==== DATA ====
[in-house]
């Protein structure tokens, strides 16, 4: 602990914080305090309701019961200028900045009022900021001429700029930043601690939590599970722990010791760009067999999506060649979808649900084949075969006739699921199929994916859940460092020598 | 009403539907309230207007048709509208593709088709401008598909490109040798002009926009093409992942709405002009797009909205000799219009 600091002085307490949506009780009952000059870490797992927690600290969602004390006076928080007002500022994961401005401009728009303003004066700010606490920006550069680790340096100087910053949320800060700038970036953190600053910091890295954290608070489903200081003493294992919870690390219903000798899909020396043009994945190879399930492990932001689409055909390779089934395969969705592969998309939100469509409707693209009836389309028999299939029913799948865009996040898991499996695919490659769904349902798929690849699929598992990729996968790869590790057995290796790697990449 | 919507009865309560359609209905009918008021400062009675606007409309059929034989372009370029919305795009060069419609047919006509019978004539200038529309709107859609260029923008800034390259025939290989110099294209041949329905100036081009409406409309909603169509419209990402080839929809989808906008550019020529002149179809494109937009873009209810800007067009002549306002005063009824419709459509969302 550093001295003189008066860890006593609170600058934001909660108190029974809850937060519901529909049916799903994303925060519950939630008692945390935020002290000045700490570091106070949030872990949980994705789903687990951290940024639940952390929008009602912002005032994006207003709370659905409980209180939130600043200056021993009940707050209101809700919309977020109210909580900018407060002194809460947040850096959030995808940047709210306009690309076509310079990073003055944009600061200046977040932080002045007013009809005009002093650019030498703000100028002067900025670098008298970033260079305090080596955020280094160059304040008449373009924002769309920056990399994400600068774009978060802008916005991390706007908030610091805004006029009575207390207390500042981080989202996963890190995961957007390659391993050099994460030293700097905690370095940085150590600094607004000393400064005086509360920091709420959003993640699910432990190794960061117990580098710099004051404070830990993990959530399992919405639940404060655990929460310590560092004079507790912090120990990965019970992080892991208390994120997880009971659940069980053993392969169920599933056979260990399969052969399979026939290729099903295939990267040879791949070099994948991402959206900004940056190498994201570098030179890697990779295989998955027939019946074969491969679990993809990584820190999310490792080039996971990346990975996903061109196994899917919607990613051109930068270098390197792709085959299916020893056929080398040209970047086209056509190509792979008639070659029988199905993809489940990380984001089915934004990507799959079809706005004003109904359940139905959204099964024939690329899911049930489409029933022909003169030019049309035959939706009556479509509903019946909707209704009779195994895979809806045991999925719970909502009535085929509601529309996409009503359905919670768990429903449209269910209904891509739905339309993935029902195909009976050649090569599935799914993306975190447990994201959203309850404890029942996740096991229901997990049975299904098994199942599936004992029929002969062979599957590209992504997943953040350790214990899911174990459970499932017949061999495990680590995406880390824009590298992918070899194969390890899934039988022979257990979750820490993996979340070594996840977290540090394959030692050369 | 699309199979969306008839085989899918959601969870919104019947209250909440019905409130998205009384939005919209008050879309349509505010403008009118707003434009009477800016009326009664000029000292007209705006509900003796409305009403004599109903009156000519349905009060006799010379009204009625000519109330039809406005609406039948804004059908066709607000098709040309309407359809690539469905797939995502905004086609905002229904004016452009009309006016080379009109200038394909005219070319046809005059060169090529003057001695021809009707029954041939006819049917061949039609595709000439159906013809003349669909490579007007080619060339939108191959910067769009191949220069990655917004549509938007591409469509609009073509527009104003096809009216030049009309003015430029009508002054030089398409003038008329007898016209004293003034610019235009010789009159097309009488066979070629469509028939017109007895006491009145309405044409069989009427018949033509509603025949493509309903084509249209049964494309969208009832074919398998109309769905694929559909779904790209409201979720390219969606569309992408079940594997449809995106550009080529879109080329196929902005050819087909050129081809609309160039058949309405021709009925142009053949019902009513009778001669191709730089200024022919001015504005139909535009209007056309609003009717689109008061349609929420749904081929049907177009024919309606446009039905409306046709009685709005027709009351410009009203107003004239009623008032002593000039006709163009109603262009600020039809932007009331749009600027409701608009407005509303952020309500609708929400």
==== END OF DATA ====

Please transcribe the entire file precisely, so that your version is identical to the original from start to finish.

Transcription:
[in-house]
């Protein structure tokens, strides 16, 4: 602990914080305090309701019961200028900045009022900021001429700029930043601690939590599970722990010791760009067999999506060649979808649900084949075969006739699921199929994916859940460092020598 | 009403539907309230207007048709509208593709088709401008598909490109040798002009926009093409992942709405002009797009909205000799219009 600091002085307490949506009780009952000059870490797992927690600290969602004390006076928080007002500022994961401005401009728009303003004066700010606490920006550069680790340096100087910053949320800060700038970036953190600053910091890295954290608070489903200081003493294992919870690390219903000798899909020396043009994945190879399930492990932001689409055909390779089934395969969705592969998309939100469509409707693209009836389309028999299939029913799948865009996040898991499996695919490659769904349902798929690849699929598992990729996968790869590790057995290796790697990449 | 919507009865309560359609209905009918008021400062009675606007409309059929034989372009370029919305795009060069419609047919006509019978004539200038529309709107859609260029923008800034390259025939290989110099294209041949329905100036081009409406409309909603169509419209990402080839929809989808906008550019020529002149179809494109937009873009209810800007067009002549306002005063009824419709459509969302 550093001295003189008066860890006593609170600058934001909660108190029974809850937060519901529909049916799903994303925060519950939630008692945390935020002290000045700490570091106070949030872990949980994705789903687990951290940024639940952390929008009602912002005032994006207003709370659905409980209180939130600043200056021993009940707050209101809700919309977020109210909580900018407060002194809460947040850096959030995808940047709210306009690309076509310079990073003055944009600061200046977040932080002045007013009809005009002093650019030498703000100028002067900025670098008298970033260079305090080596955020280094160059304040008449373009924002769309920056990399994400600068774009978060802008916005991390706007908030610091805004006029009575207390207390500042981080989202996963890190995961957007390659391993050099994460030293700097905690370095940085150590600094607004000393400064005086509360920091709420959003993640699910432990190794960061117990580098710099004051404070830990993990959530399992919405639940404060655990929460310590560092004079507790912090120990990965019970992080892991208390994120997880009971659940069980053993392969169920599933056979260990399969052969399979026939290729099903295939990267040879791949070099994948991402959206900004940056190498994201570098030179890697990779295989998955027939019946074969491969679990993809990584820190999310490792080039996971990346990975996903061109196994899917919607990613051109930068270098390197792709085959299916020893056929080398040209970047086209056509190509792979008639070659029988199905993809489940990380984001089915934004990507799959079809706005004003109904359940139905959204099964024939690329899911049930489409029933022909003169030019049309035959939706009556479509509903019946909707209704009779195994895979809806045991999925719970909502009535085929509601529309996409009503359905919670768990429903449209269910209904891509739905339309993935029902195909009976050649090569599935799914993306975190447990994201959203309850404890029942996740096991229901997990049975299904098994199942599936004992029929002969062979599957590209992504997943953040350790214990899911174990459970499932017949061999495990680590995406880390824009590298992918070899194969390890899934039988022979257990979750820490993996979340070594996840977290540090394959030692050369 | 699309199979969306008839085989899918959601969870919104019947209250909440019905409130998205009384939005919209008050879309349509505010403008009118707003434009009477800016009326009664000029000292007209705006509900003796409305009403004599109903009156000519349905009060006799010379009204009625000519109330039809406005609406039948804004059908066709607000098709040309309407359809690539469905797939995502905004086609905002229904004016452009009309006016080379009109200038394909005219070319046809005059060169090529003057001695021809009707029954041939006819049917061949039609595709000439159906013809003349669909490579007007080619060339939108191959910067769009191949220069990655917004549509938007591409469509609009073509527009104003096809009216030049009309003015430029009508002054030089398409003038008329007898016209004293003034610019235009010789009159097309009488066979070629469509028939017109007895006491009145309405044409069989009427018949033509509603025949493509309903084509249209049964494309969208009832074919398998109309769905694929559909779904790209409201979720390219969606569309992408079940594997449809995106550009080529879109080329196929902005050819087909050129081809609309160039058949309405021709009925142009053949019902009513009778001669191709730089200024022919001015504005139909535009209007056309609003009717689109008061349609929420749904081929049907177009024919309606446009039905409306046709009685709005027709009351410009009203107003004239009623008032002593000039006709163009109603262009600020039809932007009331749009600027409701608009407005509303952020309500609708929400």